February 12, 2015

Little Free Library deemed too commercial for Shreveport


The Little Free Library in question.

The Little Free Library in question.

Shreveport, LA was a peaceful town, a good town. The kind of All-American community where folks smiled at you when you walk down the street, where you kept your doors unlocked at night, knowing your neighbors were doing the same, and your neighbors were upstanding, decent people. Then one day, one of those neighbors did a not-so-decent thing, a maleficent thing that threatened the way Shreveporters’ lives as they knew them. To preserve the peacefulness and goodness, it became necessary to take action.

And that’s how the Metropolitan Planning Commission of Louisiana’s third-largest city came to shut down a Little Free Library, per the Shreveport Times.

Now if something called a “Little Free Library” doesn’t sound like a communal menace to society to you yet, just take a gander at how littlefreelibrary.org defines it:

It’s a “take a book, return a book” gathering place where neighbors share their favorite literature and stories. In its most basic form, a Little Free Library is a box full of books where anyone may stop by and pick up a book (or two) and bring back another book to share. You can, too!

So yeah, communal menace maybe isn’t exactly right. Grassroots nonprofit advocating the joys and importance of reading in a way that creates greater accessibility to books is more like it. They range in shape and design from the simple to the Wes Andersonian. They are adorable and not at all threatening.

But Shreveport isn’t the first place to look at a Little Free Library and see a pernicious intrusion to be eradicated.

Two years ago, we reported on Whitefish Bay, WI and its Village Board’s decision to banish Little Free Libraries from curbside locations to backyards only—even though the only Little Free Library active in Whitefish Bay at the time was in front of a local church.

From the Whitefish Bay Patch, an explanation:

“There seems to be no end to the silliness that we think of where these things can go,” Village Manager Patrick DeGrave said at Monday night’s Village Board meeting. “Not just in the size, shape, color or oddities, but what can go in there? You’re not going to regulate what goes inside.”

With the voice of a thousand Helen Lovejoys crying out for somebody to please think of the children, Village Manager DeGrave took a benevolent endeavor and rendered it impotent out of fear of “oddities” and what might be inserted, a fear that 1. was not at all based in any issues that had arisen with the Whitefish Bay Little Free Library, and 2. reads like some sort of perverse literary don’t-ask-don’t-tell policy; you can exchange all the books you want, just don’t be doing it out there on the street all public-like.

The Shreveport ban was more black-and-white than Whitefish Bay’s. Though two more Little Free Libraries exist in the city, the one the zoning committee ruled on, located on Ricky and Teresa Edgerton’s front lawn, was ordered to outright cease operations. The reason was somehow stranger than the justification Whitefish Bay had: Shreveport codes dictate that a library may only be located within a commercially-zoned area.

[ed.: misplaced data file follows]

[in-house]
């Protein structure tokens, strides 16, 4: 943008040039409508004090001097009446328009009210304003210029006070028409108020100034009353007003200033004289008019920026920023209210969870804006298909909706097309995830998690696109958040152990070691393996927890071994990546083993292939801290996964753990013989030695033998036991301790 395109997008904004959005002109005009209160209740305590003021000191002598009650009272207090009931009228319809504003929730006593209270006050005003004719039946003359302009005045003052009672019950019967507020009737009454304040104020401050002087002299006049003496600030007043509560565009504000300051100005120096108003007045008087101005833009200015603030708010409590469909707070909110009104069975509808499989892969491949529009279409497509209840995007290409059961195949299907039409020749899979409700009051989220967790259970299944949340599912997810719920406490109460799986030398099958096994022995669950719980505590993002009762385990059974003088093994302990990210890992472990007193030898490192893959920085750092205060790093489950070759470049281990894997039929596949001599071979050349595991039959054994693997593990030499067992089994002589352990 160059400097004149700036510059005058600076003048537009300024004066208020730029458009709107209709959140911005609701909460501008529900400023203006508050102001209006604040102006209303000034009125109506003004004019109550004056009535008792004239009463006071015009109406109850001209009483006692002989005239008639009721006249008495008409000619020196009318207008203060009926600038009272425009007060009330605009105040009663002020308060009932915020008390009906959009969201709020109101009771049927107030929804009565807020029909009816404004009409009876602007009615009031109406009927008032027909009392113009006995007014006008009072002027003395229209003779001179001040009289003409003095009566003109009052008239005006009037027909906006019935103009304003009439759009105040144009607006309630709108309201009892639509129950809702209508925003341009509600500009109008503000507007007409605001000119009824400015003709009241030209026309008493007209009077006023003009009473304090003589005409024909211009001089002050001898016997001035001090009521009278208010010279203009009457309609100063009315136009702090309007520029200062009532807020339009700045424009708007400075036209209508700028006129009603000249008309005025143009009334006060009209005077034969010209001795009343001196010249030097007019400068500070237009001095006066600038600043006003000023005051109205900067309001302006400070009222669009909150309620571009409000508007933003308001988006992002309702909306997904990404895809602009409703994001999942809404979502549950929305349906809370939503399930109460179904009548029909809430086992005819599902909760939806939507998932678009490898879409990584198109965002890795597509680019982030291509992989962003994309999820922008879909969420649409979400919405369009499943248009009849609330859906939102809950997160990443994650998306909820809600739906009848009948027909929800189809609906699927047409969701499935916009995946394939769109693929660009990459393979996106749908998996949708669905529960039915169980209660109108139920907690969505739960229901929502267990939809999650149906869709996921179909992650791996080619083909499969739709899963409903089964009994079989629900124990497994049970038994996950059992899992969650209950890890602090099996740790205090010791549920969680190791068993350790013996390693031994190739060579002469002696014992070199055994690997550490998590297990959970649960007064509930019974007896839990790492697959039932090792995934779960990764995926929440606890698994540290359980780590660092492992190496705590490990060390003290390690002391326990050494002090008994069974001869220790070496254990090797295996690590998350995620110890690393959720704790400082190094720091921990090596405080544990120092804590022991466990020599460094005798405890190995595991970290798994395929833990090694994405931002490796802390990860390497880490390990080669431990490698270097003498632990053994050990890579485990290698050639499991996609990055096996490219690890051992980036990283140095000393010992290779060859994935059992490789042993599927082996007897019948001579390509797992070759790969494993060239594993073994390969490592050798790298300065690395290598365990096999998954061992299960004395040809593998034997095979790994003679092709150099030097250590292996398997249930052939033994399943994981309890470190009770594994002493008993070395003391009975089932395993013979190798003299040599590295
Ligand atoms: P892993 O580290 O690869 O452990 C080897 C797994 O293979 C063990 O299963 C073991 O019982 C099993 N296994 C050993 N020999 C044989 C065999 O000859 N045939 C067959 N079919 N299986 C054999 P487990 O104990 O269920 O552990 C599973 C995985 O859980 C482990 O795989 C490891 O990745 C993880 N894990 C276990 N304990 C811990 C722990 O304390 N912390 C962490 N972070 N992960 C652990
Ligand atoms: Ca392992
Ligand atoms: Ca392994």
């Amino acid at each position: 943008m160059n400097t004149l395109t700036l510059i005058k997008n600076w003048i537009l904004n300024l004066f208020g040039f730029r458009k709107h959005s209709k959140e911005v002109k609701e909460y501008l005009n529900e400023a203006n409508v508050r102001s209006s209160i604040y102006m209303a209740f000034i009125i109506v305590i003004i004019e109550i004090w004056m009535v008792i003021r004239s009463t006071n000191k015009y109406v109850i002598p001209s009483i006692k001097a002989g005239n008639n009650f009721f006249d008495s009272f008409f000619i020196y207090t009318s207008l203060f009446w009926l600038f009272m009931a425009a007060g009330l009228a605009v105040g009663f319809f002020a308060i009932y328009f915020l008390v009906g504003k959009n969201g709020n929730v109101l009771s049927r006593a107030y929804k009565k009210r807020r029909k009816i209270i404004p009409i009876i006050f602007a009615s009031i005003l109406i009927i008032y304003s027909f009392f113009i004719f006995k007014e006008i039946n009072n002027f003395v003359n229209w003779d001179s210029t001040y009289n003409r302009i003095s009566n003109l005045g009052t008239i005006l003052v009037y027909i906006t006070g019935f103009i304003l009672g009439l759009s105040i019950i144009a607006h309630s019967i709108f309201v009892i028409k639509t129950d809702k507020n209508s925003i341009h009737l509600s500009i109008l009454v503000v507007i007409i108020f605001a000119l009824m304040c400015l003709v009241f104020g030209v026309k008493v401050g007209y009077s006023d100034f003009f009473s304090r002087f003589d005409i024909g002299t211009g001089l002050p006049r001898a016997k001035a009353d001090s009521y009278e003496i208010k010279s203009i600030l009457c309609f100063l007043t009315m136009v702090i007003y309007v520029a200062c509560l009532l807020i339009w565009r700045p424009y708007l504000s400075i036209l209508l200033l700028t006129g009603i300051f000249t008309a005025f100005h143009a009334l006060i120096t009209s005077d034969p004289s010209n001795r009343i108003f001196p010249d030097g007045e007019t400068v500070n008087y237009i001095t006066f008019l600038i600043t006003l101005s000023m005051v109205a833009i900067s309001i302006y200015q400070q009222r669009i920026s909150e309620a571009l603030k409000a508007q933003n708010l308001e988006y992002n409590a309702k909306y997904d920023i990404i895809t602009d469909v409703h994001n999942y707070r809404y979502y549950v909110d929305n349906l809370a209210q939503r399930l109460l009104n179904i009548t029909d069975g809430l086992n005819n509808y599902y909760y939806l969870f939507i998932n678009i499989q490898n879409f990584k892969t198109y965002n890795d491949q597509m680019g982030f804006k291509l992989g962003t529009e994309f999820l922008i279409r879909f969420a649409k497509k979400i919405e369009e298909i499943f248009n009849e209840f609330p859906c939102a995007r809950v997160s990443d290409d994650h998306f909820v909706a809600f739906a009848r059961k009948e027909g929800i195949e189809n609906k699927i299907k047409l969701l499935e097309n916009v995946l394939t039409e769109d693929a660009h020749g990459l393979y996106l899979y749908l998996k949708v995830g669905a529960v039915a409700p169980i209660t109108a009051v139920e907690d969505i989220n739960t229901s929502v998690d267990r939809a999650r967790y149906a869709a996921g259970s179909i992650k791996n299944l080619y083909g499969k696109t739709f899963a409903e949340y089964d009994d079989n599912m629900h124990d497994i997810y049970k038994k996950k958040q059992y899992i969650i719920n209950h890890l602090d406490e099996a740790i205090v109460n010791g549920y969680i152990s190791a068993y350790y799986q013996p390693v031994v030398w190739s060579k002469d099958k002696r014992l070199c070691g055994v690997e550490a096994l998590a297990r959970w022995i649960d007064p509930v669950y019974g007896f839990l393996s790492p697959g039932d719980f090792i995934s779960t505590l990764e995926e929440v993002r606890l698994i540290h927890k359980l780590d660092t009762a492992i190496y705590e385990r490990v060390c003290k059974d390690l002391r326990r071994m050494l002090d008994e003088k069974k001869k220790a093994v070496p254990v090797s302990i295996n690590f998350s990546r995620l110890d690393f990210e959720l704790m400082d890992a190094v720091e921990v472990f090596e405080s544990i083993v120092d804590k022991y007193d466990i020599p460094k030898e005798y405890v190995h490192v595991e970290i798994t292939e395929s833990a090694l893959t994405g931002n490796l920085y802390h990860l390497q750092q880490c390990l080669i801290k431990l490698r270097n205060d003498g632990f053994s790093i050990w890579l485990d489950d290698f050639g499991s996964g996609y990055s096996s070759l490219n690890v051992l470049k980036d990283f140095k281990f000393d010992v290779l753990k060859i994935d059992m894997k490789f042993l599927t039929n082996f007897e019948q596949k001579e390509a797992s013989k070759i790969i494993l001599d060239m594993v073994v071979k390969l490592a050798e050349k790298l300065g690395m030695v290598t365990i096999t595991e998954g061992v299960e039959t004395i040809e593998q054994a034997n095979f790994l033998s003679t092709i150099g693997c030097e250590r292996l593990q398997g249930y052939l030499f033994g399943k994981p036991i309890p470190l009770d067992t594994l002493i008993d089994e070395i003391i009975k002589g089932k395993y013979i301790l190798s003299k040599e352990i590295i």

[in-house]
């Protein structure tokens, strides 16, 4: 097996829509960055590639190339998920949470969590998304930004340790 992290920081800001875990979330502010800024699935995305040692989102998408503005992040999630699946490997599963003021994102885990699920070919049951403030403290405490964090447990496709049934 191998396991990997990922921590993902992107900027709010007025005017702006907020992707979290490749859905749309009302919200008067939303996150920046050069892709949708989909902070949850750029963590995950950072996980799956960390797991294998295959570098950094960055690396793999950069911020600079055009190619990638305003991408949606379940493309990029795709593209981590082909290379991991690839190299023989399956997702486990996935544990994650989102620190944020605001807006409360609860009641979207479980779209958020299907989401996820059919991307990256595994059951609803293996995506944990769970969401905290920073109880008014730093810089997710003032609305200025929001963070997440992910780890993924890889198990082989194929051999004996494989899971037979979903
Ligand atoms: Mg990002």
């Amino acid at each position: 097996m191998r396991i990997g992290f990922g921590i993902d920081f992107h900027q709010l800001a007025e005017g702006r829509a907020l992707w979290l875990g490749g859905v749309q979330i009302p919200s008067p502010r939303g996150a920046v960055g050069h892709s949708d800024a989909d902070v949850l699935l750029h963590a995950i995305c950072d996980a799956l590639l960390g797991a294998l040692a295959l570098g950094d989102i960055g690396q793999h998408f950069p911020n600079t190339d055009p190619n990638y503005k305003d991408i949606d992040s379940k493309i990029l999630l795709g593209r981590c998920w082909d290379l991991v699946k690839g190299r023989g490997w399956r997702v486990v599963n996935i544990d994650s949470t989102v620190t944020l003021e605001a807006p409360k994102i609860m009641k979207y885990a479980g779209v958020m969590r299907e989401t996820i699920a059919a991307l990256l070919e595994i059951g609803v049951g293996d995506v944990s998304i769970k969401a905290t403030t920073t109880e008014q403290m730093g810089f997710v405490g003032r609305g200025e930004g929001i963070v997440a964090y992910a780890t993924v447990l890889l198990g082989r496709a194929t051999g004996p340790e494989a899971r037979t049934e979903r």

Regardless of the nature of the complaint against the Little Free Library in question (that’s not public information at this time), enforcing the law in this way shows either a fundamental misunderstanding of what commerce is, a willful ignorance of the intent of a preexisting statue, or both.

No money is exchanged for goods or services a Little Free Library, so restricting them to commercial zones makes no sense. That code clearly exists to prevent the government from building a traditional public library smack dab in the middle of a residential area, thus driving more traffic through what would otherwise be an ordinary neighborhood. That’s not what Little Free Libraries are doing in this case, either.

What we have here is a law written as a limitation on local government’s power getting twisted into governmental overreach for reasons that are trivial at best, but more likely are nonexistent. That viewpoint has champions in the affected community as well. The Shreveport Times’ editorial board called out the Metropolitan Planning Committee for “the apparently random manner in which these types of zoning laws appear to be enforced”:

Blighted property is probably the most obvious and pervasive standout violator in our city. We have laws against it, yet such properties exist. In the light of such a problem as this, little free libraries certainly are not a problem that the city of Shreveport should be worrying about spending its zoning code enforcement time and money on. We think that attention is sorely needed elsewhere. And in the end the whole city would be better for it, too.

There are supporters in Shreveport for the Little Free Library, as there should be—it is a good, decent enterprise, and a wholly inoffensive one at that. On Tuesday, the Shreveport Times reported the city council passed a resolution temporarily allowing Little Free Libraries until the zoning codes could be updated accordingly. That’s great news, and here’s hoping the laws are changed with similar haste, so that the Metropolitan Planning Committee can get back to its true intent and fix actual problems rather than fight charitable efforts to promote reading.


Josh Cohen is a contributing editor for MobyLives.